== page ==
Incidentally, I noticed a lot of use of the phrase ‘you guys’, despite the fact that all three speakers were female. Probably not something I’d ever have thought of writing in a scripted dialogue.
Transcripts can also be a wonderful resource for developing pronunciation and fluency through automaticity.
I’m using this term as Scott Thornbury uses it, to mean memorising chunks of language that can then be pulled whole out of your store. He talks about creative automaticity. These exercises are not creative in themselves, but will lead to the learners using the language, or having it available to use (as we aren’t mandating it), in a creative way as they carry out the final task themselves.
Firstly, select just a small part of the recording, perhaps some phrases that you expect the learners may want to use themselves in the parallel task, ask the learners to listen again and mark the stressed syllables on the transcript. Ask them what happens to the unstressed syllables- they are weakened or reduced, and use the recording as a model for drilling.
Alternatively, students could read aloud at the same time as listening, trying to make their speed and intonation as close as possible to what they hear. This is a very old fashioned technique, and I wouldn’t advise overdoing it, but actually it can really help with being able to deliver chunks in a confident and fluent manner.
And finally, students can read the dialogue aloud to each other. I would suggest, however, that to make this a bit more fun, as well as more testing, you set the activity up so that they can look at the dialogue, but only when they are NOT speaking or listening. When they speak or listen, they have to look at their partner. This means that they have to memorise the chunk, in a similar way to a running dictation.
While I obviously hope that you’ll take a look at the material in New Total English, all of the ideas could be used with any authentic or semi authentic recording- and there are more and more available.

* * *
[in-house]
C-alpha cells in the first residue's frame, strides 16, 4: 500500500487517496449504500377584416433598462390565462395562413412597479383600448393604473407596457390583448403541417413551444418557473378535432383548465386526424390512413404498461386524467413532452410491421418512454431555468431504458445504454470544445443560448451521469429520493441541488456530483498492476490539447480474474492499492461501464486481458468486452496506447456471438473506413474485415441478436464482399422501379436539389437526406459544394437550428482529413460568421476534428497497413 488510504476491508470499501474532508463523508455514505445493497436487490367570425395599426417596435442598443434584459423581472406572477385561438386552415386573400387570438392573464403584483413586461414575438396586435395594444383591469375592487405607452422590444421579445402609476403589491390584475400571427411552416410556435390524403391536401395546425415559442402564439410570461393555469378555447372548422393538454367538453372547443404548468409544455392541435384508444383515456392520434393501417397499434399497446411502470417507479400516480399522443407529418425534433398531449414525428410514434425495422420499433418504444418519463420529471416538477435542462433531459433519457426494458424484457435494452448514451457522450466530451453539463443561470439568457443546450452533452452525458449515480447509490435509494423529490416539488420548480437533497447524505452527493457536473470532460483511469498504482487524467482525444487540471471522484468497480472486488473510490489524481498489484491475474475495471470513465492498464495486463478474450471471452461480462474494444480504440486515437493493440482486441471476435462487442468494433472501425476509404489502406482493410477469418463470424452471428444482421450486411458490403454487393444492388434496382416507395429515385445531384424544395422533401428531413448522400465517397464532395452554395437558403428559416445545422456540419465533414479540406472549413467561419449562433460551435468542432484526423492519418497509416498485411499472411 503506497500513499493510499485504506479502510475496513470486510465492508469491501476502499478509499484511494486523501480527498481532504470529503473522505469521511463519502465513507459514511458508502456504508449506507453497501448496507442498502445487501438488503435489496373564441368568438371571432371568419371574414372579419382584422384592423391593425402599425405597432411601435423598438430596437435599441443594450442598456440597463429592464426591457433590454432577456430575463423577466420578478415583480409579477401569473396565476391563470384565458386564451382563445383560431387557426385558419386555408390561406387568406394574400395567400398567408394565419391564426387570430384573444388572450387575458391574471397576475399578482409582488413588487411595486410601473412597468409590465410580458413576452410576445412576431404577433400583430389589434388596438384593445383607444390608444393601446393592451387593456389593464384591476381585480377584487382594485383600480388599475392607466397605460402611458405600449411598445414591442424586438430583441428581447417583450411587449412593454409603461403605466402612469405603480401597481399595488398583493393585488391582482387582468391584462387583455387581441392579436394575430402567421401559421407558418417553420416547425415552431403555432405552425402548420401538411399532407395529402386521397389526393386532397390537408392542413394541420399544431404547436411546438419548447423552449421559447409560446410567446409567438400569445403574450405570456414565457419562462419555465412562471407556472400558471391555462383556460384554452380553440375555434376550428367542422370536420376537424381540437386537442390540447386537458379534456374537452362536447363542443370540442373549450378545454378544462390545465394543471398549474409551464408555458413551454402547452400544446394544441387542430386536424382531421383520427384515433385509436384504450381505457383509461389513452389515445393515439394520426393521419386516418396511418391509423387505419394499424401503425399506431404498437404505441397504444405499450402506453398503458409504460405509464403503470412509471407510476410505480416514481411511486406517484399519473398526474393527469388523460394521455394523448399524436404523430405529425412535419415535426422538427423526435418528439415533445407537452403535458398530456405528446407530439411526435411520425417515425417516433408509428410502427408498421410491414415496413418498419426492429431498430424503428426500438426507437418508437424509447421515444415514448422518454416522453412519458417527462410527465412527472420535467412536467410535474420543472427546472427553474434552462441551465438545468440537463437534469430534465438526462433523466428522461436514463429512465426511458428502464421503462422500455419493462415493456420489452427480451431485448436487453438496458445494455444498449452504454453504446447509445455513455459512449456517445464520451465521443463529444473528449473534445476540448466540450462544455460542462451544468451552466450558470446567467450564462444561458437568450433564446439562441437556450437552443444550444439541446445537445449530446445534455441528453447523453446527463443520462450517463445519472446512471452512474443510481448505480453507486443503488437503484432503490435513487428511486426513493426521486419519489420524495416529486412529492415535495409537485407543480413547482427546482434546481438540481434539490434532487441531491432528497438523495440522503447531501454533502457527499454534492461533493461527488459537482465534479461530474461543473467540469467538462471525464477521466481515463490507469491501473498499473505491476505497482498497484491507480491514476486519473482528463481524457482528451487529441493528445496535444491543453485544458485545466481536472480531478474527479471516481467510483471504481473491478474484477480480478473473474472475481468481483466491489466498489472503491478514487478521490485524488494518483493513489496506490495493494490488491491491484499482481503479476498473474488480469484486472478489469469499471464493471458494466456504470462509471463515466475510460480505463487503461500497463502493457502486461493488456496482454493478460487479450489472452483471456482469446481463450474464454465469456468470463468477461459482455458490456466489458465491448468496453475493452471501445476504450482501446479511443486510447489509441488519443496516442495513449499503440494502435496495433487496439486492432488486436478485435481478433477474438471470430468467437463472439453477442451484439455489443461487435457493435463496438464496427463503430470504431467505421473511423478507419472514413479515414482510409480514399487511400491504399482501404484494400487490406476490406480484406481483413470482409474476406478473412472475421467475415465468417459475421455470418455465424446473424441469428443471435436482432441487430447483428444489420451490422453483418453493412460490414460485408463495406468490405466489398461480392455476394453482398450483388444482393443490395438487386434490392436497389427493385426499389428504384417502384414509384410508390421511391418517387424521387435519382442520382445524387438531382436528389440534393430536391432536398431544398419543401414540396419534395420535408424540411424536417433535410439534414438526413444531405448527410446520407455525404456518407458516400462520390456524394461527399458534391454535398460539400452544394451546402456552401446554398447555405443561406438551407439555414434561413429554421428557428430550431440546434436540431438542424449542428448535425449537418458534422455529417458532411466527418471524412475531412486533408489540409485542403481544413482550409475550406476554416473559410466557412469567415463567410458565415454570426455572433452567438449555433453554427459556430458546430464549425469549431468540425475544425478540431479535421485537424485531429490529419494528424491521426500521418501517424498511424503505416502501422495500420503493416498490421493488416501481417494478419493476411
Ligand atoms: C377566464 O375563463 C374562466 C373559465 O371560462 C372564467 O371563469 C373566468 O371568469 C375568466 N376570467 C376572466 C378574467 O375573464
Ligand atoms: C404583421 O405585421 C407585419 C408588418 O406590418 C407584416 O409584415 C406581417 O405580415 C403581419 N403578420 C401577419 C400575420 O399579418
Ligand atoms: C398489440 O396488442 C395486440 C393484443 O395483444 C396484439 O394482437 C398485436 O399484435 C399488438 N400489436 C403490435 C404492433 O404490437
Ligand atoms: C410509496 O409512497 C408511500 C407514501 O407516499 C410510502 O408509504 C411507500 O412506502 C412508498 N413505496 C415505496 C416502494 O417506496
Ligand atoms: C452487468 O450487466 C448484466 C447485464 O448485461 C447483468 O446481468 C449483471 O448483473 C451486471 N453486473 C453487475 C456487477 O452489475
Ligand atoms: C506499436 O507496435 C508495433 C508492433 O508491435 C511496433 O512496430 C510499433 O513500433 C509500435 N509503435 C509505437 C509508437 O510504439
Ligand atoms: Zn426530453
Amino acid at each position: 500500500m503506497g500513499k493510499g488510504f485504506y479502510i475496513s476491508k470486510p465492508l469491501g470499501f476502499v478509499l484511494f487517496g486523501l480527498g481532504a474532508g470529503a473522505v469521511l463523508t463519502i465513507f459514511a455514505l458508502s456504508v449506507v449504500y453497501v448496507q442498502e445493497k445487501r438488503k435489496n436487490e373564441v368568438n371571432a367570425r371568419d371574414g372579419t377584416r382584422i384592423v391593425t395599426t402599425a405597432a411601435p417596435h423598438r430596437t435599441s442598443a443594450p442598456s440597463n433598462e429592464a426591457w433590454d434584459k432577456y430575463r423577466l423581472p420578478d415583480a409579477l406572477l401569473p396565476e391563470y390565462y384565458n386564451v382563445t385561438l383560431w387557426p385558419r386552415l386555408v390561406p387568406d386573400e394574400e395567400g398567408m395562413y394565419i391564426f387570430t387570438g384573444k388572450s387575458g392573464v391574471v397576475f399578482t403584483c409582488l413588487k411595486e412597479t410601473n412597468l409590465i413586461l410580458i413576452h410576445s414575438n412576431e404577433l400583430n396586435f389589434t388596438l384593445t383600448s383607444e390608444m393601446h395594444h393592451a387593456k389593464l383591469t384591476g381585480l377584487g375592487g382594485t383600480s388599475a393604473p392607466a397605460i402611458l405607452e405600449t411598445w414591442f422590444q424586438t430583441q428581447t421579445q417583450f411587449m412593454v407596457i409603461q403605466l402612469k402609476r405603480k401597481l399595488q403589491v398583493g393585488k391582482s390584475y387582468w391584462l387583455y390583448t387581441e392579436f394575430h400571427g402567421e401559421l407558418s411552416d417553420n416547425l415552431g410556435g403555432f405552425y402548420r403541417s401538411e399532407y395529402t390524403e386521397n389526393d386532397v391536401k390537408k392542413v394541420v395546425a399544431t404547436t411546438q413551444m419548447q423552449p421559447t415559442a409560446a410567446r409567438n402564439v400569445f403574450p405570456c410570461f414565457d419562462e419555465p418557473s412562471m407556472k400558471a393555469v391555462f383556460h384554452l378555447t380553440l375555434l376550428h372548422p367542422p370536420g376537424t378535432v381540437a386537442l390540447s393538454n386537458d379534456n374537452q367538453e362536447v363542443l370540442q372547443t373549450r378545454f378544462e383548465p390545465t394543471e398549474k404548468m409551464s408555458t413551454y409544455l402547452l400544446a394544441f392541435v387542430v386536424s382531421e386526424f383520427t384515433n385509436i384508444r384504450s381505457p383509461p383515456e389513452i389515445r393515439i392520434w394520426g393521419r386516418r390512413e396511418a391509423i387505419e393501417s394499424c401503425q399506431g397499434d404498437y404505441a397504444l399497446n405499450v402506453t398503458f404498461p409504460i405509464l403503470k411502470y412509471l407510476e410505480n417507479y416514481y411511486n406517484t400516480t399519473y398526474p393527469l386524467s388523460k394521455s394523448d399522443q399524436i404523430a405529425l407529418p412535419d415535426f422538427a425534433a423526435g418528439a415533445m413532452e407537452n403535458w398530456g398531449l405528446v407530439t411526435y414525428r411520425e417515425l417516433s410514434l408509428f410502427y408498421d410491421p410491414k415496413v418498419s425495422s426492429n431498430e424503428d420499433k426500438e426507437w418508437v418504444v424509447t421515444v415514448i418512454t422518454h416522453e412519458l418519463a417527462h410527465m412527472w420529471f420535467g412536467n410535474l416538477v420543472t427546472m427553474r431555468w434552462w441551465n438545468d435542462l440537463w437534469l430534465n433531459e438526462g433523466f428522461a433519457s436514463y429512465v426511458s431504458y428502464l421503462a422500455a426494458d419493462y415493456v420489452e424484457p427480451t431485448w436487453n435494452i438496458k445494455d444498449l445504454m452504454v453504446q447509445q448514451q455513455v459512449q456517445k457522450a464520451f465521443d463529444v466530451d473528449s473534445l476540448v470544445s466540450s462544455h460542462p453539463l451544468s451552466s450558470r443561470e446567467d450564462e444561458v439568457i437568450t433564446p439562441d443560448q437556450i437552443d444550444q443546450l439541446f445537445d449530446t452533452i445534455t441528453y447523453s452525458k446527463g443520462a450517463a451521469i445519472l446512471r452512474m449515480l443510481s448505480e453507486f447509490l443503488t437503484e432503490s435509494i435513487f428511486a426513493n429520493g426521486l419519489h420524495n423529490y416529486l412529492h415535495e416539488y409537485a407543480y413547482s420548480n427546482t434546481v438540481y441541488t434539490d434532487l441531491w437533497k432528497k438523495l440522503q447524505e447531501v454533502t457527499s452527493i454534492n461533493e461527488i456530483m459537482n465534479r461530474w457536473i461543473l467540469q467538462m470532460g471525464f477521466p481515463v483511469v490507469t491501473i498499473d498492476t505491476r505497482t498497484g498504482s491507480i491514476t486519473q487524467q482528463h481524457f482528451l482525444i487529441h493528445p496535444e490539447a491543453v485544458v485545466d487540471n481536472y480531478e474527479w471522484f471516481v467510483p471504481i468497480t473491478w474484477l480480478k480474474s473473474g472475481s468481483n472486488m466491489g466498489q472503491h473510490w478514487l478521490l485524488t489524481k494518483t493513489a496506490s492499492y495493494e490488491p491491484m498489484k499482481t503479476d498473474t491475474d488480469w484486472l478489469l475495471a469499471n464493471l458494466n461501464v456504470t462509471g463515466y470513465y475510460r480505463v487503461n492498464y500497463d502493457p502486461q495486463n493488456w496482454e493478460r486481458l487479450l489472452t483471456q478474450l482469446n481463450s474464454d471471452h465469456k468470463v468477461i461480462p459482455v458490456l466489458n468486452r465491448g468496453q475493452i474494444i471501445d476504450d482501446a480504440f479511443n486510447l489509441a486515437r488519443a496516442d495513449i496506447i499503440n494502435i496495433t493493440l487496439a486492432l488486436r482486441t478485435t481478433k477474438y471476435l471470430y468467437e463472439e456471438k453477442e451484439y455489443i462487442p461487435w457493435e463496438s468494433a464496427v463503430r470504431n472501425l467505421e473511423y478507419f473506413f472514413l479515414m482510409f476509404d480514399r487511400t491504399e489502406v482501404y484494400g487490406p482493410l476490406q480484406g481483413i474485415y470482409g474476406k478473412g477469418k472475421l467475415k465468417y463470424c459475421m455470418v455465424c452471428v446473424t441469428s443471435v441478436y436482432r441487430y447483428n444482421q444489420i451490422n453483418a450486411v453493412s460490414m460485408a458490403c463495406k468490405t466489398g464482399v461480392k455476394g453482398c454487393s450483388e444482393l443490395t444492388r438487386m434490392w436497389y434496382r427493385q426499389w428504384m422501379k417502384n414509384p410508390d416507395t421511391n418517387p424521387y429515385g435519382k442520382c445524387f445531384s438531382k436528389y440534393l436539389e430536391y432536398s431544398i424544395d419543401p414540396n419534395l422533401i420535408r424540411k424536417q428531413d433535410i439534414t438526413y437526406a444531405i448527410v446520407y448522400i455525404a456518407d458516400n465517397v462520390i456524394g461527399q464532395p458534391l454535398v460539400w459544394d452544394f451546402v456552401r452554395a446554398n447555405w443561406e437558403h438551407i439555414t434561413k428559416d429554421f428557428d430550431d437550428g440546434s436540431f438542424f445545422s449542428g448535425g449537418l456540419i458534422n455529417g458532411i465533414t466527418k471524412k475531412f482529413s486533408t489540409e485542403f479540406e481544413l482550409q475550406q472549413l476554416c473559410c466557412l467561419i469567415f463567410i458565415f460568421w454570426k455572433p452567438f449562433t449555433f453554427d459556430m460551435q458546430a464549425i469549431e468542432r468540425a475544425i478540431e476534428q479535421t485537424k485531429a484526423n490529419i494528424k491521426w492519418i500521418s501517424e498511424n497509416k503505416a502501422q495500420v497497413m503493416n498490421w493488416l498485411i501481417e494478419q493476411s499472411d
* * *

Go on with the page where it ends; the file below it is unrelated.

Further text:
Conversation: from description to pedagogy- Scott Thornbury and Diana Slade- CUP
Listening Myths: applying second language research to classroom teaching- Steven Brown-Michigan ELT- 2011
How to Teach Listening- JJ Wilson- Pearson
Listening in the Language Classroom- John Field- CUP
Teaching and Researching: Listening- Michael Rost- Longman
Most coursebooks have an essentially structural syllabus. Each unit has a handful of language points, what Scott Thornbury refers to as ‘Grammar McNuggets’, and the assumption is that these points will be presented, practised and learnt.
As a coursebook writer, I understand why the syllabus is presented in this way. Most teachers, institutions, parents, students like to have a sense of the way ahead as a series of steps. I don’t think there’s anything wrong with this so long as:
– We remember that what we are teaching is not necessarily what the student is learning.
– We aim to teach the students rather than the material.
I believe that the material in a coursebook should be seen as a resource, pure and simple. It can and should be used and abused to best meet the needs of the class.
There are certain key elements we need to provide students to give them the opportunity to develop.
Input or language in context (this needs to be motivating and relevant)
Opportunity to ‘notice’ language
Clarification/consciousness raising- whether after noticing or after using (feedback)
Opportunity to use language (this also needs to be motivating and relevant and ideally personalised)
If all these elements aren’t in the coursebook (and they might be), there is no reason why we can’t adapt it to provide them.
Many coursebooks do now ask students to notice the language in a text. There are two possible problems with this. Firstly, the text may have been specially written to include these examples, and not in a very natural way. Secondly, if the text is authentic, there may only be a couple of examples.
One way of dealing with this (and it could be used for any text you want to use, not just coursebook texts) is to also use a concordance. For example, there is a text in a coursebook I’m familiar with which has some examples of the different meanings of the word ‘like’ (as a verb and as a preposition). Students are asked to find examples and decide on the meaning. This could then be extended by looking at a concordance (or a simplified version at lower levels) and deciding on the meaning of these examples before returning to the personalised practice in the coursebook. In this example, students write each other questions using both meanings and then answer each other’s questions before going on to write about a place they like and what it’s like.
Another example from a well known coursebook has a short text. Students are asked to underline all the examples of articles and then find examples of the rules given. An alternative might be to do the text as a dictogloss. The teacher reads the text aloud, at fairly normal speed (not slowly) and the students try to write down what they can. They then work together to recreate the text. Inevitably, if articles are a problem area, they will miss some out or use the wrong ones. They can then compare their version with the original and identify the gap in their own interlanguage.